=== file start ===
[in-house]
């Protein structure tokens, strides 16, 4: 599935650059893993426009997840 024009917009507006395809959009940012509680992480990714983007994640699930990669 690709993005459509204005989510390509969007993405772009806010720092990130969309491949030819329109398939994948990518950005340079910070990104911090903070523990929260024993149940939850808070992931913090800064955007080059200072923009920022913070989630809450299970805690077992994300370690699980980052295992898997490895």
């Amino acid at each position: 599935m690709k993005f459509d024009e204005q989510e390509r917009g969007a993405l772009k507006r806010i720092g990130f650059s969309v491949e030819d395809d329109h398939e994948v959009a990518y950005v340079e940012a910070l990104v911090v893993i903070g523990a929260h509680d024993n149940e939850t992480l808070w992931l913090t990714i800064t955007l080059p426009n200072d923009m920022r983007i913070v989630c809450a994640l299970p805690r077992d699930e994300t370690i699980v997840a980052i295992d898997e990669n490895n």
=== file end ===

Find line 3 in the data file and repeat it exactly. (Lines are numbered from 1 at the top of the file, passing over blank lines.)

């Amino acid at each position: 599935m690709k993005f459509d024009e204005q989510e390509r917009g969007a993405l772009k507006r806010i720092g990130f650059s969309v491949e030819d395809d329109h398939e994948v959009a990518y950005v340079e940012a910070l990104v911090v893993i903070g523990a929260h509680d024993n149940e939850t992480l808070w992931l913090t990714i800064t955007l080059p426009n200072d923009m920022r983007i913070v989630c809450a994640l299970p805690r077992d699930e994300t370690i699980v997840a980052i295992d898997e990669n490895n």